The future of Longbridge is descending into a soap opera which may not have a happy ending, Trade and Industry Secretary Alan Johnson warned yesterday.
Mr Johnson was in the Midlands to see how the region was coping with the aftermath of the MG Rover collapse. He said he had been assured in good faith by Rover's new owner Nanjing Automobile that it still planned to build some cars at the Longbridge site.
But he acknowledged that delays to the announcement of the firm's plans were proving damaging.
Mr Johnson said: "With regards to Nanjing we do not know what is going on. I have been talking with Birmingham council leader Mike Whitby who met with Nanjing recently.
"Nanjing told him they were acting in good faith and nothing had changed in relation to their plans to create jobs at Longbridge within 18 months."
But Mr Johnson said he remained sceptical about what Nanjing would do, citing the company's need to secure a partner - a problem which blighted the last days of MG Rover and ensured its ultimate demise.
He said: "It would be such a terrible thing to get people's hopes up about a return of car production at Longbridge and that to be dashed.
"Most people have a healthy scepticism; I think that is right. If it does happen I will be delighted, but we have to plan for it not happening.
"It is all becoming a bit of a soap opera really and we should not bank on a happy ending."
Mr Johnson said he was sure that Nanjing had a business plan and the Department of Trade and Industry would help in any way possible.
"They have a business plan, but they are not keen to reveal it. They are a private company and we are looking to get them into the UK.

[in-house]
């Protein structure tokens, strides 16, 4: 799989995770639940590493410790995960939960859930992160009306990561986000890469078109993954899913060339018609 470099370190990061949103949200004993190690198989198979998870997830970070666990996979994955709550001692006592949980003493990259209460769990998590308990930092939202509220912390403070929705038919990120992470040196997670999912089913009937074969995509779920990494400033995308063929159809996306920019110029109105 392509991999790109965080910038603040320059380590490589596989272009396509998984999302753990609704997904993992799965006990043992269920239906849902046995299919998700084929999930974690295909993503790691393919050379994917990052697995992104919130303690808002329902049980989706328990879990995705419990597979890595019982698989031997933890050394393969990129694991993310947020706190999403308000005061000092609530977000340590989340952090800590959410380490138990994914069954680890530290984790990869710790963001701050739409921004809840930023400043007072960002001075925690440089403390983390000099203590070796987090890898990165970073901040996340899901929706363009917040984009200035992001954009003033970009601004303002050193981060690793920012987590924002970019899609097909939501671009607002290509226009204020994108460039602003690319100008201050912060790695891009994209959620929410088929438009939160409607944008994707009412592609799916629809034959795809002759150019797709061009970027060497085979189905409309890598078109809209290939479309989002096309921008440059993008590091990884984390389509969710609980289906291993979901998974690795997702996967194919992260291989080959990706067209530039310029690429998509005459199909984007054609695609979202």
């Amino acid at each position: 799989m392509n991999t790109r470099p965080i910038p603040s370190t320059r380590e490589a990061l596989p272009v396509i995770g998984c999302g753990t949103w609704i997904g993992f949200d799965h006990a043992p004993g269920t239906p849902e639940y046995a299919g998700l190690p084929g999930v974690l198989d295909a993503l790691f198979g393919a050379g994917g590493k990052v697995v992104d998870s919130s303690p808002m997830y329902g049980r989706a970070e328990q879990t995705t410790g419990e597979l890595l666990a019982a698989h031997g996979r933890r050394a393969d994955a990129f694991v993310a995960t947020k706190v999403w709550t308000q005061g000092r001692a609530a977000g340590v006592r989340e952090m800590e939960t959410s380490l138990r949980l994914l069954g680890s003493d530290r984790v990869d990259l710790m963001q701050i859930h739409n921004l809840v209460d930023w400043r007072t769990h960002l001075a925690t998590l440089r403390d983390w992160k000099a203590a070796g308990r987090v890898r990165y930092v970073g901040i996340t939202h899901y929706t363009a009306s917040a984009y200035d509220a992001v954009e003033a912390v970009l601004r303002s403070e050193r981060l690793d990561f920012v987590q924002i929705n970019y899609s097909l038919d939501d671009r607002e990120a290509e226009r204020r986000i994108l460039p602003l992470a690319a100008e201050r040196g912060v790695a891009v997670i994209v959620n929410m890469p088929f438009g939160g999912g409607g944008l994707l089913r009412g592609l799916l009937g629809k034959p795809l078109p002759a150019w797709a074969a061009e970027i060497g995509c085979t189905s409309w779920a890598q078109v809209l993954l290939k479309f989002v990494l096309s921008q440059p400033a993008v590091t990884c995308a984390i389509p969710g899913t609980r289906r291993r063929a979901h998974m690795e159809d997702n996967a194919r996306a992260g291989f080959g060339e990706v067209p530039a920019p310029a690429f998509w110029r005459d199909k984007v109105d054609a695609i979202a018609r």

"But they have a court case with Shanghai Automotive Industry Corporation to sort out. We can help them with training and with helping them find their way around the West Midlands." He said he would continue to monitor developments in Southwest Birmingham and supported the use of the Longbridge site for manufacturing.
He said: "My ambition is to keep as many manufacturing jobs as possible there. I see this as one of the major areas for manufacturing."
Earlier, Mr Johnson met with families of Rover workers and members of the MG Rover Task Force to discuss their report Six Months On which was published yesterday.
The report detailed how the impact of MG Rover's closure on the West Midlands economy had been successfully limited.
As a result of interventions, approximately 9,000 jobs - 5,850 of which were MG Rover workers - will be lost instead of the 13,000 originally estimated.
Mr Johnson said: "The collapse of MG Rover was a severe blow for the workforce, the automotive sector and the community.
" But the region has coped extremely well and has exceeded expectations."